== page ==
Fourteen posts on Neither Jew nor Greek? Great googly moogly. Actually, I have been receiving a lot of positive feedback from readers and critics alike. In this post I will summarize/recap the arguments of James Dunn regarding the so-called Gospel of Thomas found within section 43.2, which followed his lengthy treatment on the Jesus traditions in the Gospel of John.
Just to bring everyone up to speed, Thomas was a document uncovered with the Nag Hammadi cache of Gnostic works in 1945. Thomas in particular contains 114 saying of Jesus, gathered in a seemingly random order. Within the document there is no overarching story like the four NT Gospels, no discussion of miracles/healings, no passion narrative, and no reference to Jesus’ resurrection. Some of the most extreme scholars have posited that Thomas is to be dated earlier than the Synoptics, but this theory has not won over many within the guild.
Dunn begins by noting that some of the sayings (logia) within Thomas sound a lot like the sayings located within Matthew, Mark, and Luke. In fact, it is fascinating that John, which sounds so different from the Synoptics, made it into the NT canon while Thomas, which parallels some of the Synoptic traditions of Jesus, was not included. Dunn turns to answer the question as to whether or not Thomas possesses literary dependence upon one of the previous documents (even the Q document is included into the inquiry). Here is some of the data collected from the book:
Based upon these three examples (Dunn provides seventeen total) it seems that Thomas sounds an awful lot like the Synoptic sayings of Jesus. It even appears that the closeness rivals the approximate similarities between the three different Synoptic Gospels, where Matthew and Luke drew upon Mark and redacted the sayings for their own literary and theological purposes. However, Dunn argues (against S. Gathercole and M. Goodacre) that the variations between Thomas and the Synoptics is best explained as variations of “diverse oral performances of what is basically the same tradition.” He counts 56.2% of the Thomas material as actually paralleling Synoptic traditions. Most of these parallels come from material in Matthew and Luke, suggesting that it was the Q material which strongly influenced the writer of Thomas.
On the flip side, if 56.2 % of the words in Thomas parallel the Synoptic material then 43.8% of the material sounds nothing like that Jesus exhibited in our earliest accounts. Dunn does observe a handful (eleven) of parallels with John’s Gospel, but in the end he notes that there is no evidence of literary dependence in these examples. Many of the ‘other’ sayings in Thomas deal with Jewish concerns (particularly logia 27.2; 43.2; 52.1-2; 53; 60). There is even a striking reference to James the Just in logia 12, where it notes that “heaven and earth came into existence” for his sake!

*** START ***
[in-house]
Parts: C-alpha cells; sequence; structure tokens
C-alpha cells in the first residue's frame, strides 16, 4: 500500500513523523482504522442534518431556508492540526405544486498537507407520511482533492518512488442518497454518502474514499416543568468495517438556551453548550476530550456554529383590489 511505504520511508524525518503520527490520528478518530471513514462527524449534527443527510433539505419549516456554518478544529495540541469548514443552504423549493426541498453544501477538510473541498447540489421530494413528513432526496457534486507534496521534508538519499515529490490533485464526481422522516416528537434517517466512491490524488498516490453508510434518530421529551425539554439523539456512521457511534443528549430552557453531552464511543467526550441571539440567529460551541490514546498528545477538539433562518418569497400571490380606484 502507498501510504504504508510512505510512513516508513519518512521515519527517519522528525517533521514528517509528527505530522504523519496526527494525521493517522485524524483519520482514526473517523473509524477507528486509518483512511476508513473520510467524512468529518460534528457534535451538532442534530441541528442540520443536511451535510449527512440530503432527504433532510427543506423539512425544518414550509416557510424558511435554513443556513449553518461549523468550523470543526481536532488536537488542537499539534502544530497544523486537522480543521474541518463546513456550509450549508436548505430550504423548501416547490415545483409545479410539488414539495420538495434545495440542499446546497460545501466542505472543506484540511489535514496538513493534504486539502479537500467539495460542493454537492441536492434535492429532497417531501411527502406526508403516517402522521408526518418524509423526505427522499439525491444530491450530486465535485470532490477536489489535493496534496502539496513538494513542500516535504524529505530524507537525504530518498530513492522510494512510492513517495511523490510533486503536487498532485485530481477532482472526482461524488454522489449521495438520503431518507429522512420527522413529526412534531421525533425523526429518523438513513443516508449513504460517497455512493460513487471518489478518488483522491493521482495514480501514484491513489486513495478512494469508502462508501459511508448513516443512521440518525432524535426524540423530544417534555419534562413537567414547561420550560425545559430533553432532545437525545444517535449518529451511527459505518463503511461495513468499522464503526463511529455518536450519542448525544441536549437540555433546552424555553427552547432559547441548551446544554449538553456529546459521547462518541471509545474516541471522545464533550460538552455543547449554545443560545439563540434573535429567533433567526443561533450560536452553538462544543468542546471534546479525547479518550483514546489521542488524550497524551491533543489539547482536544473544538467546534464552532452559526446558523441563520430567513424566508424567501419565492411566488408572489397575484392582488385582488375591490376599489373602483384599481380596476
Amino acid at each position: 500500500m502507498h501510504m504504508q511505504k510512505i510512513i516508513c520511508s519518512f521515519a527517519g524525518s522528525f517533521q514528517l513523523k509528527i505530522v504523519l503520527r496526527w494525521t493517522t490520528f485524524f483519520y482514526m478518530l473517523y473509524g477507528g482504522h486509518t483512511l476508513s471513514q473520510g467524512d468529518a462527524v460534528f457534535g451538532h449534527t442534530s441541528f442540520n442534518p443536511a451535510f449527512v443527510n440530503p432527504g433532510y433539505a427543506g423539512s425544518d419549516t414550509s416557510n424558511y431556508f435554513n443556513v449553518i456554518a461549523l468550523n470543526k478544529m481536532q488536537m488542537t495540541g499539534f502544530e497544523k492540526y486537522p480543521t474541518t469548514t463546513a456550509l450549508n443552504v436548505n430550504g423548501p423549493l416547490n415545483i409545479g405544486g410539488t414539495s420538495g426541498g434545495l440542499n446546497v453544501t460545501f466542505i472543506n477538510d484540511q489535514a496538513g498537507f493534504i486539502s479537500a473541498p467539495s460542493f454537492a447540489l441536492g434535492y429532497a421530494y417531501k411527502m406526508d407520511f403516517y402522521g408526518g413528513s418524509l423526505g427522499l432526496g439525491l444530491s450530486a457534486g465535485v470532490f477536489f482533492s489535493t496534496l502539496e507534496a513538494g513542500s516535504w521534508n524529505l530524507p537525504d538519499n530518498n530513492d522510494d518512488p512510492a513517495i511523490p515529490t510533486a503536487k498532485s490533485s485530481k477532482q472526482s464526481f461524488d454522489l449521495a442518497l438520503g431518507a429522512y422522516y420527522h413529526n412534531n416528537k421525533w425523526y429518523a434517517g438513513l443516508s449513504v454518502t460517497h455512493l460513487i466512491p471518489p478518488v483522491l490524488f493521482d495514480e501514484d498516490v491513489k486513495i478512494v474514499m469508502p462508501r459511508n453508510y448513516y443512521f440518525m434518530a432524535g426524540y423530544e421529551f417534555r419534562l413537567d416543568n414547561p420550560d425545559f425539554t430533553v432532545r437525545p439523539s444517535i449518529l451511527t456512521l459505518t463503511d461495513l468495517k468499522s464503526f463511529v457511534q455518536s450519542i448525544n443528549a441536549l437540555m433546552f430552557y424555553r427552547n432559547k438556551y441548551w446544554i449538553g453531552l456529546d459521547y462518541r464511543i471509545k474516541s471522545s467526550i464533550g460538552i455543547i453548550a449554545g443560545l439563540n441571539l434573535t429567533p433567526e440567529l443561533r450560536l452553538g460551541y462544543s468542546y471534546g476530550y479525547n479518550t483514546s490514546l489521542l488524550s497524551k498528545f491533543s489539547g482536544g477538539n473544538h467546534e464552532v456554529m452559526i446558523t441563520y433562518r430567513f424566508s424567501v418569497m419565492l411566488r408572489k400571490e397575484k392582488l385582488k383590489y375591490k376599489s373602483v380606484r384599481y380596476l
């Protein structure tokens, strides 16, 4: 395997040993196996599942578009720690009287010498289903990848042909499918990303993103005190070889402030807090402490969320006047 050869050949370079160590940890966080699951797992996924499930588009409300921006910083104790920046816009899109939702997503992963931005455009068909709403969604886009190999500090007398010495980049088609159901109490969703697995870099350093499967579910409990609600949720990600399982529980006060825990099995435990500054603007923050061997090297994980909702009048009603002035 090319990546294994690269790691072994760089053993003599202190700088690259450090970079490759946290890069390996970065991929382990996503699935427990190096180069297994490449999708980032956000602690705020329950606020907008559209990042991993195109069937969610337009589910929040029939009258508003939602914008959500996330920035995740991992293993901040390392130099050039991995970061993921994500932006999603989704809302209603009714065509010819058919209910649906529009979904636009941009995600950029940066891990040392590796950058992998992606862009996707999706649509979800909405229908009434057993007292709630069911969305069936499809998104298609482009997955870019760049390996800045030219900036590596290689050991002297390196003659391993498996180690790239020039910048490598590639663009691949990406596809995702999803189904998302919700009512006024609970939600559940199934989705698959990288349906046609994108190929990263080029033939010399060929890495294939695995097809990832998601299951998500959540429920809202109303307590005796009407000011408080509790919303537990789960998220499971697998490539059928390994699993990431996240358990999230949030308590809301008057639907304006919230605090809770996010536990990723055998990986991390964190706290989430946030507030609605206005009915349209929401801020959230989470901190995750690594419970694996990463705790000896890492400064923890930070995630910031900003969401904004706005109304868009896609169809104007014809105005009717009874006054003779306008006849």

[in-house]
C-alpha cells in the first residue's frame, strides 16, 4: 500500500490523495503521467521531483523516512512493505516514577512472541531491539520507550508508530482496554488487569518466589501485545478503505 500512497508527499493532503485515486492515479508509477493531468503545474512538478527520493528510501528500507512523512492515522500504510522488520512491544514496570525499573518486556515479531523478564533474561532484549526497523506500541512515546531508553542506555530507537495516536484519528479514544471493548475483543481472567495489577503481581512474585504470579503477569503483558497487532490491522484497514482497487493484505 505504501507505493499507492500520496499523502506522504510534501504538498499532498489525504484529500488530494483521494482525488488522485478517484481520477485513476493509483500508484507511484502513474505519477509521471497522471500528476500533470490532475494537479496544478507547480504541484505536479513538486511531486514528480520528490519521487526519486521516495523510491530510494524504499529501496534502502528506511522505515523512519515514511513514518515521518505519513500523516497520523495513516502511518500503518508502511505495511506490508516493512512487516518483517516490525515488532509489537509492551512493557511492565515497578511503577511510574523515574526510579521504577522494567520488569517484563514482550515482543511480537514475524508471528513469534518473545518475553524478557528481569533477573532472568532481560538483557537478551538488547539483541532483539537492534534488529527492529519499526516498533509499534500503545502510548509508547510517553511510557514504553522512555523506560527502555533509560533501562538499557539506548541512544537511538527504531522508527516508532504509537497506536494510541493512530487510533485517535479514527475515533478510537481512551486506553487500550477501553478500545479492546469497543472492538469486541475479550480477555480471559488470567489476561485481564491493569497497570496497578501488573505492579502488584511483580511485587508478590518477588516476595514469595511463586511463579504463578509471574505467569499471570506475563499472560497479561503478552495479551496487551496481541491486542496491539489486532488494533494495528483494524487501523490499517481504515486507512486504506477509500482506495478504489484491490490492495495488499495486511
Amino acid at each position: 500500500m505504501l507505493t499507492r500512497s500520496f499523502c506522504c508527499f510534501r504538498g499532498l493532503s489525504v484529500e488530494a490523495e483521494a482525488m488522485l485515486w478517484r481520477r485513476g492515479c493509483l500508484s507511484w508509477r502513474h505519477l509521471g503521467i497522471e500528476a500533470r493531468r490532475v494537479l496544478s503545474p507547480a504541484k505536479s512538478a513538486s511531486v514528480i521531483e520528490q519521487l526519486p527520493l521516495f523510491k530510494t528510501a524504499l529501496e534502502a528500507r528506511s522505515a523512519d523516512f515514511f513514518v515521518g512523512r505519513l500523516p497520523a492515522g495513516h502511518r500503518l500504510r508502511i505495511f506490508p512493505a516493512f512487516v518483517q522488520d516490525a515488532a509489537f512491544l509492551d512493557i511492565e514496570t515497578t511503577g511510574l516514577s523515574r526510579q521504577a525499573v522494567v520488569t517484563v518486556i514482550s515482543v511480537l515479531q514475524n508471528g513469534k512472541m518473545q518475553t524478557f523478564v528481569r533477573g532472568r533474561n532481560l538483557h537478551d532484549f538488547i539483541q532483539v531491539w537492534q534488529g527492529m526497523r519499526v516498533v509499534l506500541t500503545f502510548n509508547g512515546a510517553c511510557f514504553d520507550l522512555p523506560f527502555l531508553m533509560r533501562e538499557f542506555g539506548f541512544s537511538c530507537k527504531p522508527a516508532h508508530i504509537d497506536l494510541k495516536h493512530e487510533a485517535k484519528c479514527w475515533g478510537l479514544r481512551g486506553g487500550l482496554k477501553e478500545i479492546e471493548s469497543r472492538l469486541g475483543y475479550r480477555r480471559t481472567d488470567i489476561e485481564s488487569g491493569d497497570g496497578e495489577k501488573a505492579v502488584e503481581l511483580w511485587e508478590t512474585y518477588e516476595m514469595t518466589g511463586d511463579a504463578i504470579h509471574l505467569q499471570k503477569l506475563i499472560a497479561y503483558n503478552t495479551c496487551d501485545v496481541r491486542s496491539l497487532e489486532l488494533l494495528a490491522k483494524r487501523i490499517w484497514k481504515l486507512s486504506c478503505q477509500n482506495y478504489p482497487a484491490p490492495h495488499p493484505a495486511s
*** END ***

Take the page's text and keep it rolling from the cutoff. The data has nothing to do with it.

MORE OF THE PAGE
In regard to christology in Thomas it seems that Jesus secretly tells Thomas (rather than Peter the leader) that he shares the divine name (logia 13). This statement seems to be marginalizing the leadership and influence of the Petrine traditions (and documents) in favor of those within the ‘Thomas’ collection. Further statements indicate that Jesus is revered in this document not because of his death and resurrection but because he represents the Father completely. On the issue of salvation Thomas regards the realization of one’s true nature as the true redeeming act rather than a change of status involving repentance or accepting Jesus’ gospel of the kingdom of God. In fact, the overall message one gets from reading Thomas is that the good news is that Jesus descended from the Father’s kingdom to bring secret wisdom which reveals one’s true inner being, and upon acknowledging that ‘truth’ one can ensure a return to that kingdom. This may or may not be understood as a Gnostic teaching, but since it is difficult to summarize Gnosticism based on the many (sometimes conflicting) tenets exhibited in their writings this has caused some scholars to abandon the ‘Thomas = Gnostic’ label. Dunn, however, states that,
if ‘Gnostic’ can properly be used for a widespread spirituality which assumed a basic dualism between spirit and matter, which felt itself to be not at home in and at odds with the world, and which looked for an answer which resolved the paradox of human existence…then Thomas can be described as ‘Gnostic’.
What do you think of Dunn’s analysis of Thomas? Let me know in the comments below. And be sure to subscribe for further updates!